GLOBAL FINANCIAL STABILITY REPORT
Regulating Financial System Risk Key Issue in Reforms, says IMF
By Marco A. Espinosa-Vega
IMF Monetary and Capital Markets Department
April 13, 2010
- Reforms should prevent institutions from being too important to fail
- New tools may be needed to limit systemic risk
- A closer look at systemic risk-based capital surcharges
Financial regulatory reforms should aim to prevent institutions from being too important to fail, according to the IMF.
A range of financial reform proposals are being considered to address systemic risks, and the April 2010 Global Financial Stability Report takes an in depth look at two of them: whether and where to add a systemic-risk oversight function to the regulatory architecture, and how to construct systemic risk-based capital surcharges if policymakers decide to go this route.
Some proposals to reform the financial system suggest that the systemic risk monitoring role should be carried out by a new regulator. Other proposals keep the current division of supervisory functions unchanged, such as provision of emergency liquidity and solvency regulation, while adding to regulators’ role the task of monitoring the buildup of systemic risks.
The IMF’s analysis suggests that one of the main advantages of consolidating regulators would be to reduce the regulatory tendency of excessive leniency toward financial institutions. Regulators often have the incentive to keep an institution afloat, even when it is insolvent, because it is politically costly for them to close institutions under their watch and they may hope that, given enough time, an insolvent institution will get back on its feet.
Consolidating regulatory authority reduces the incentives toward leniency that exist under multiple regulators by allowing the unified regulator to look at the big picture. However, consolidation does not completely solve the problem of lessening systemic risk, because even a unified regulator has a tendency to be lenient with systemic institutions.
The chapter shows that regardless of which regulatory body oversees the systemic institutions, they will tend to be even more lenient towards systemically important institutions than other institutions. That’s because the failure of systemically important institutions will have a more damaging effect on other institutions under the regulators’ purview, and regulators would loathe to see serial failures. As a result, they would become more, not less, lenient with systemically important institutions.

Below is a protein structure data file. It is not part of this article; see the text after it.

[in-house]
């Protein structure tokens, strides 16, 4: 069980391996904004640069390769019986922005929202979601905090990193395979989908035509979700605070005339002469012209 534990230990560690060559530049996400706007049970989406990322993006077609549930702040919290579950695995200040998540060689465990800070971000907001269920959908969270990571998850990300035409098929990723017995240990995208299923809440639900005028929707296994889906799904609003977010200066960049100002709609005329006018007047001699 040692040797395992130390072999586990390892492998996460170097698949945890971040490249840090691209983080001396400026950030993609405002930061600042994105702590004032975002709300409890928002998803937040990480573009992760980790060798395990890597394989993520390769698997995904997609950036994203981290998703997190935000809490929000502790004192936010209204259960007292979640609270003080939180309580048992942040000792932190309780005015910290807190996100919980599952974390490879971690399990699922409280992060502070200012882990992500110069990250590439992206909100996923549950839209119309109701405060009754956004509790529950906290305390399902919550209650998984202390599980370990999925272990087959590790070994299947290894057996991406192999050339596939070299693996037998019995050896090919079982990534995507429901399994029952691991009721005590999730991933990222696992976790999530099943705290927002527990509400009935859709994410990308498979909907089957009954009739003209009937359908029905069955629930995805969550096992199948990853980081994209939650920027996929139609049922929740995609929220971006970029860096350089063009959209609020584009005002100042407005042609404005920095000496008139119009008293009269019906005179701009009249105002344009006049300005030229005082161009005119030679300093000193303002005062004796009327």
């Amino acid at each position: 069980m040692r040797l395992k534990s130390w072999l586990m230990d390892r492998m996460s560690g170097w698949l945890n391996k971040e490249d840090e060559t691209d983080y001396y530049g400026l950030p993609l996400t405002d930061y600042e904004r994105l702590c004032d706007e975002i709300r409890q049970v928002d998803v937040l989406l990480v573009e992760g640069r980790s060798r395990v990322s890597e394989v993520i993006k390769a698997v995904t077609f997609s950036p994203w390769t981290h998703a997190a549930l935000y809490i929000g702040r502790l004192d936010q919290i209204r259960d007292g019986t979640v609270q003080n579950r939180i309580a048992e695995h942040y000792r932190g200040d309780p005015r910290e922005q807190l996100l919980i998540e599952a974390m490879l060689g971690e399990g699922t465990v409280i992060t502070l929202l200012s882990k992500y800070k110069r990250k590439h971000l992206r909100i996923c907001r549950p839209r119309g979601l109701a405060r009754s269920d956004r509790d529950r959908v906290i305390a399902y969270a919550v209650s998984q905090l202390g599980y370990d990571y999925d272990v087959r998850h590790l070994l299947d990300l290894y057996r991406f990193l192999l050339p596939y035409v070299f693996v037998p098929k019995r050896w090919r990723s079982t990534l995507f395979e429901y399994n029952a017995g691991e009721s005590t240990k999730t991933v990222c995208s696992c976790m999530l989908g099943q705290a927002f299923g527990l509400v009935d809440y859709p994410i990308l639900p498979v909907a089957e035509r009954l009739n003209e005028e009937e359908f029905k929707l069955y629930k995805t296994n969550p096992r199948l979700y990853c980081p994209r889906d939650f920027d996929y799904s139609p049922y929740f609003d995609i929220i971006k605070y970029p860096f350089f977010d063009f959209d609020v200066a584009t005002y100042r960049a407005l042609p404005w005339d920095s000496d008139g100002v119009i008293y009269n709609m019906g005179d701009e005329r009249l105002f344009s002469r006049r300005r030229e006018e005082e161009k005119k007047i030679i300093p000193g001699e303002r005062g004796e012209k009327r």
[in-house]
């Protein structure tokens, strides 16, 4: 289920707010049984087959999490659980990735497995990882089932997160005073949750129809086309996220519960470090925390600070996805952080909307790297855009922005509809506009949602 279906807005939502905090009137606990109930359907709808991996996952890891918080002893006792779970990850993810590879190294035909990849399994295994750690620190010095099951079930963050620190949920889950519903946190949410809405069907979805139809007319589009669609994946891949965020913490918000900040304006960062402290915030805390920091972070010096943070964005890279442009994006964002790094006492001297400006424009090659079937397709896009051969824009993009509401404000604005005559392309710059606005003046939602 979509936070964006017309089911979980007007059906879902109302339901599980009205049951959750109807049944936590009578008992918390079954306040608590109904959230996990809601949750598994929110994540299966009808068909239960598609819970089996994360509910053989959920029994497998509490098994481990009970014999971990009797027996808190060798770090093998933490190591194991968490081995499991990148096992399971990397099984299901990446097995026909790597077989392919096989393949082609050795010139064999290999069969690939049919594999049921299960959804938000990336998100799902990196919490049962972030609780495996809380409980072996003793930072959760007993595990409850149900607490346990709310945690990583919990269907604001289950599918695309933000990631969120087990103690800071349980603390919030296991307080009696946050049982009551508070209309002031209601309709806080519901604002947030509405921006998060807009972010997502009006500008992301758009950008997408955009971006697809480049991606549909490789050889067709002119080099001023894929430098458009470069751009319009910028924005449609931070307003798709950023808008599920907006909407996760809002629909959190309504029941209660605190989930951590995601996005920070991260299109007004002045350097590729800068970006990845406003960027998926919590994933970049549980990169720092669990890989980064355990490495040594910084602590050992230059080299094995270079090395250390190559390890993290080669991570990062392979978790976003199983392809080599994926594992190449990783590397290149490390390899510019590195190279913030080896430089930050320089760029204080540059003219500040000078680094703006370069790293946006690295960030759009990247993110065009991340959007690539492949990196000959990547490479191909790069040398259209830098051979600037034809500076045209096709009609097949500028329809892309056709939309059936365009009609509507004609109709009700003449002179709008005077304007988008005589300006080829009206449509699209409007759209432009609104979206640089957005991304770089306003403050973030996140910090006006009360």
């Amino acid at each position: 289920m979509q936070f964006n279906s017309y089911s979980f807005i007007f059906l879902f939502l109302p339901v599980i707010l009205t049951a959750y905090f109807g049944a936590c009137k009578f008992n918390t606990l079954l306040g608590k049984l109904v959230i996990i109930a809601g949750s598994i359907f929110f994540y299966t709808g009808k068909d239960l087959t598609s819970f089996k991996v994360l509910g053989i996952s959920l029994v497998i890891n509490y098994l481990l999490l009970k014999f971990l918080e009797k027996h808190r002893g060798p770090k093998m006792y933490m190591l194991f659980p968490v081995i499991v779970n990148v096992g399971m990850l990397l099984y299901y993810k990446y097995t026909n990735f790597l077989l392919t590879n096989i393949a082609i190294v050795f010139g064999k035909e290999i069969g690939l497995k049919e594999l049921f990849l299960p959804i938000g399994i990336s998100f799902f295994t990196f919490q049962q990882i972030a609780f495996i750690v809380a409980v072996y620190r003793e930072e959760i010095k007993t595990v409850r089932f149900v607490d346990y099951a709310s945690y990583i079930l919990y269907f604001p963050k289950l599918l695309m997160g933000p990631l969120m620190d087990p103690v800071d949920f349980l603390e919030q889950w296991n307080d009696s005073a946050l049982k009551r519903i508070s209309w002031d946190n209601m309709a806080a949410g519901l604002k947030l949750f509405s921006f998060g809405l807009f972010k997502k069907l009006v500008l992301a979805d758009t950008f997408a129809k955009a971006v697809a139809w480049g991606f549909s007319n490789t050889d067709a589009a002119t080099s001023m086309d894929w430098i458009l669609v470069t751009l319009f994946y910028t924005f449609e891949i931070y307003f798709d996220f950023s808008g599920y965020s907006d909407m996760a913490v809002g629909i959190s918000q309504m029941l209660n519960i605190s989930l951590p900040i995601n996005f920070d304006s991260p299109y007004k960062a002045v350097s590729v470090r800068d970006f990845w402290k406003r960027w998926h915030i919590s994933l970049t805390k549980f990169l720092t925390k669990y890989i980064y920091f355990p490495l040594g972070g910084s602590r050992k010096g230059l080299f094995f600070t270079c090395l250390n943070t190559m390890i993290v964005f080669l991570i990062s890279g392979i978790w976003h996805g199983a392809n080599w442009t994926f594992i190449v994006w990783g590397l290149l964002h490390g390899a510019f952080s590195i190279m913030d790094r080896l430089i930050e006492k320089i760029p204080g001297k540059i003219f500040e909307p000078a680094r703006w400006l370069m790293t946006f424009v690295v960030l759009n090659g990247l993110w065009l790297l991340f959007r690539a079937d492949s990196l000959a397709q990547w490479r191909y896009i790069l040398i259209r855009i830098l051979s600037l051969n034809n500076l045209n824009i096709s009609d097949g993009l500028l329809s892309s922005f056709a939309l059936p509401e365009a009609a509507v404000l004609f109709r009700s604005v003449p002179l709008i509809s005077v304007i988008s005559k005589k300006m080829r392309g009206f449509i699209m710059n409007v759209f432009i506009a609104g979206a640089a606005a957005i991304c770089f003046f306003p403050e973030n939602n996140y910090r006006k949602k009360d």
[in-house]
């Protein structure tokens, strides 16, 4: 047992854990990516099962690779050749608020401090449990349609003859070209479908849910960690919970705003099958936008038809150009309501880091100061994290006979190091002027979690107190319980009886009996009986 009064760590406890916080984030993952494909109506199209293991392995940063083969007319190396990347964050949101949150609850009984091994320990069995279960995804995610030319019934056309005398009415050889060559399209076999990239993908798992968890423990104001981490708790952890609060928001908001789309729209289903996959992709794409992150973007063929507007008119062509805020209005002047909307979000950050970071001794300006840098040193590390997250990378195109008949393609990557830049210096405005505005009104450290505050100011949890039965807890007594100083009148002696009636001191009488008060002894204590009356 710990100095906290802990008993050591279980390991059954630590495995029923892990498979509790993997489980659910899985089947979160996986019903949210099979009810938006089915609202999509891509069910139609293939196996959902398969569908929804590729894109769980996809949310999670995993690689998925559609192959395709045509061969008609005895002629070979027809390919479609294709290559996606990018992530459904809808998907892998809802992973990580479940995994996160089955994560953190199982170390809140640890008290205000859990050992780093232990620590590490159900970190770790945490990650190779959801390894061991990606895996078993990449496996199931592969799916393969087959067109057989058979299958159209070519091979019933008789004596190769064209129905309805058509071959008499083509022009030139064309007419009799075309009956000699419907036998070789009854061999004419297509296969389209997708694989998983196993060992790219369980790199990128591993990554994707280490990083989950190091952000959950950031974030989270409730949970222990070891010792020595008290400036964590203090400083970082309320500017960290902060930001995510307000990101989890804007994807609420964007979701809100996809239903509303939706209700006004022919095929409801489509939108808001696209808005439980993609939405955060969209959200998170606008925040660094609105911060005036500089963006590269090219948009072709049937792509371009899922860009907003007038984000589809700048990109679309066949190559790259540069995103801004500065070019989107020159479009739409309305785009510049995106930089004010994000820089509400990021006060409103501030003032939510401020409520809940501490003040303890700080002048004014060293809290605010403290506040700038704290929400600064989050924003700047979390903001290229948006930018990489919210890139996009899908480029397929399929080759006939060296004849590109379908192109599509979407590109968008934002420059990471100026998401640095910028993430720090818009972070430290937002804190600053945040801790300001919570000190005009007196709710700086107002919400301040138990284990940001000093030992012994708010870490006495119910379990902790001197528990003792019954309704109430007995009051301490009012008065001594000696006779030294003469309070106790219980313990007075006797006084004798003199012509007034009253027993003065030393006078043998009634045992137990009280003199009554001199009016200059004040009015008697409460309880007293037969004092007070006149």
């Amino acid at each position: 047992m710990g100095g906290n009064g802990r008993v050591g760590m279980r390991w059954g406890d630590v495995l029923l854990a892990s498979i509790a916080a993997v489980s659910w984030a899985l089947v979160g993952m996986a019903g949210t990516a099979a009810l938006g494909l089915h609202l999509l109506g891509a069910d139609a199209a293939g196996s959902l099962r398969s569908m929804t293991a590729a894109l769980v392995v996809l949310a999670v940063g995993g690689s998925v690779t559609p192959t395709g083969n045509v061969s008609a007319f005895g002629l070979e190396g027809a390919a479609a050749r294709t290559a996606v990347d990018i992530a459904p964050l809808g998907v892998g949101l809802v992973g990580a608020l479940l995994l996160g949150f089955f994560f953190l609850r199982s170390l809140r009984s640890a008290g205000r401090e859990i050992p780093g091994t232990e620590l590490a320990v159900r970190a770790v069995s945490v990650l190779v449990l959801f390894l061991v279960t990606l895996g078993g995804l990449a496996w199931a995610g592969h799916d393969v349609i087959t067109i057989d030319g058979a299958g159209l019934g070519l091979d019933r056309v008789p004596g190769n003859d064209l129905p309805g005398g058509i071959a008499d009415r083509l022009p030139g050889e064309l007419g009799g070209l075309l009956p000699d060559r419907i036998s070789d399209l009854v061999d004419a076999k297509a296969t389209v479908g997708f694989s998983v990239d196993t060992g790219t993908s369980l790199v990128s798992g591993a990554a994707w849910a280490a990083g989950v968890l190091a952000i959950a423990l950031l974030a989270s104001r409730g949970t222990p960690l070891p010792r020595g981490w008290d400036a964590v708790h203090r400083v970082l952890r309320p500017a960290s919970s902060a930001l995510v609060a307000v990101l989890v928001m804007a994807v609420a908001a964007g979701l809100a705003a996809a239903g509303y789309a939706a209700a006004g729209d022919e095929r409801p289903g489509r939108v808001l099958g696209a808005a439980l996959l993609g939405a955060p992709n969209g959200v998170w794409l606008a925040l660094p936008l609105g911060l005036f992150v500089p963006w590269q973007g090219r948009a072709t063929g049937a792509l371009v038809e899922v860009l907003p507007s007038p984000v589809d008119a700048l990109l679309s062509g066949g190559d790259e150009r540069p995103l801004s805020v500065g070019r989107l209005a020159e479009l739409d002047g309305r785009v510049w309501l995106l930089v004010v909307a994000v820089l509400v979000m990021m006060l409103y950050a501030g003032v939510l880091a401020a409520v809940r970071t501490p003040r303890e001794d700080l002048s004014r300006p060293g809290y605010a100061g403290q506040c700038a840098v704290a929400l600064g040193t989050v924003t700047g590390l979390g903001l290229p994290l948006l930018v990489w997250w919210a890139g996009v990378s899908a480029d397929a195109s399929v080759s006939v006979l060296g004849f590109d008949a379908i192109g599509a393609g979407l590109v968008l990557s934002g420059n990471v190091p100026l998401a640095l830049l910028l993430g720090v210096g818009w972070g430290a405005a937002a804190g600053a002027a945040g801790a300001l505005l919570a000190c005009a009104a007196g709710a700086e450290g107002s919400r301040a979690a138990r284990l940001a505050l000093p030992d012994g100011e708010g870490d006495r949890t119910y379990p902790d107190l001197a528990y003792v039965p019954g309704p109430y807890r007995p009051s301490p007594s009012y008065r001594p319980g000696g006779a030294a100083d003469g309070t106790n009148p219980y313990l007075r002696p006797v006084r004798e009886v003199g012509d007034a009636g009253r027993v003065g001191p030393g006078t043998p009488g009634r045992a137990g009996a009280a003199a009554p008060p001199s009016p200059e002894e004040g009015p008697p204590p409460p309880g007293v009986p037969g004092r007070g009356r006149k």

This tendency toward leniency suggests reforms should prevent institutions from becoming systemic, and try to reverse the cases in which they already are. Of course, this is easier said than done, and several measures have been proposed, including instituting systemic risk-based capital surcharges, directly limiting the size or scope of certain business activities, or establishing central counterparty clearing systems.
Pay for the risks you take
While not necessarily endorsing the introduction of systemic risk capital surcharges, the analysis provides a methodology to compute such surcharges. The methodology uses existing risk management methods and tools. It also presents a way to remove the surcharge’s potential procyclicality—that is, the propensity to increase in a downturn and drop in an upturn—a counterproductive attribute associated with most risk-based capital charges.
Underpinning this methodology is the notion that these surcharges should be commensurate with the large negative effects that a financial firm’s distress may have on other financial firms—their systemic interconnectedness. The IMF suggests two approaches to implement this methodology:
• Standardized approach: regulators assign systemic risk ratings to each institution and then assess a capital surcharge based on this rating.
• Risk-budgeting approach: determines capital surcharges in relation to an institution’s contribution to systemic risk and its own probability of distress.
Nowadays, most systemic institutions have a global presence, meaning they conduct their businesses in multiple countries at the same time. Therefore, to properly account for the systemic risk that these institutions really impose on the global financial system, one would have to take into account their cross-border linkages. This would require, in turn, that supervisors in different countries collaborate closely—and share key information—in order to design systemic risk-based capital surcharges.